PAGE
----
ArcticWorld explains that density is a measure of how tightly packed a particular substance is. Objects that are denser contain less empty space in them.
ArcticWorlds goes on to explain that in order to measure the density of a substance, the mass, or weight of the substance must be determined and divided by its volume, or the amount of space the substance takes up. No matter where a substance is in the universe, its density remains unchanged. Water is used as a standard for density. All objects less dense than water float, while those objects denser than water sink. Ice cubes in water show the differences in density. The cubes float because they are less dense than the water, meaning they possess more open space, or air.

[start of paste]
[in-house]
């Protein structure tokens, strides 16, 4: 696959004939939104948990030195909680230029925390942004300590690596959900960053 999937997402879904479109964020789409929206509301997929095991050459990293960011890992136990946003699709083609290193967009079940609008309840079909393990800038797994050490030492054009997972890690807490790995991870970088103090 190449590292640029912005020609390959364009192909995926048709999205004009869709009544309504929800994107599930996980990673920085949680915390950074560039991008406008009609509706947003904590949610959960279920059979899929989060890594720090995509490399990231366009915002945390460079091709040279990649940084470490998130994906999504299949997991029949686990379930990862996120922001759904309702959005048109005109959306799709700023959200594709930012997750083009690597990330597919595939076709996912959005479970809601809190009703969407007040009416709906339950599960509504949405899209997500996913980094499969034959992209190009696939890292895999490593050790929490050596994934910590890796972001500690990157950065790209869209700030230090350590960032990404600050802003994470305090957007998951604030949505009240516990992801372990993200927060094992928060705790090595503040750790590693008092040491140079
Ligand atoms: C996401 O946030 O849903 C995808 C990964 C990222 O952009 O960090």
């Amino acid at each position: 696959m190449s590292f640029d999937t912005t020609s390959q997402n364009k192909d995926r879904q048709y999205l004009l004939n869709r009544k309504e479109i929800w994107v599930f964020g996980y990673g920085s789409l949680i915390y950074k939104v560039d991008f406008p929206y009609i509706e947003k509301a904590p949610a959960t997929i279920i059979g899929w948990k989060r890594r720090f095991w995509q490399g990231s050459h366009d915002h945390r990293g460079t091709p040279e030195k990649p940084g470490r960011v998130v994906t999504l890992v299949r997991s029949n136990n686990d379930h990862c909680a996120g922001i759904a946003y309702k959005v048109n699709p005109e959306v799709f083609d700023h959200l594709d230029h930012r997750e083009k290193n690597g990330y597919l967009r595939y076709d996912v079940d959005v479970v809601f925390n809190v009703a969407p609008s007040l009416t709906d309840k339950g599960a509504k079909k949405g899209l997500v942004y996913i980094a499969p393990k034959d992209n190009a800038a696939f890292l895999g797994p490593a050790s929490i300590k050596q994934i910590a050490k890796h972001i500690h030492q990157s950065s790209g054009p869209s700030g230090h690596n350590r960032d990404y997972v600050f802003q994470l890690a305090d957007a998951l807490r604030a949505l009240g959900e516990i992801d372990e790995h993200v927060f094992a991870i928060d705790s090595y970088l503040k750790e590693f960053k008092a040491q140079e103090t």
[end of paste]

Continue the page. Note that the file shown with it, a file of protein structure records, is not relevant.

Brian Kross of Jefferson Lab explains that a one pound plastic sponge, if melted down completely, will be smaller but still weight one pound. The sponge decreases in volume but becomes denser as the air pockets are removed.
Cole Miller of the University of Chicago points out that the most dense substance known is the matter found within a neutron star. In fact, a lump of neutron star matter the same size of a cube of sugar would weigh as much as all of humanity.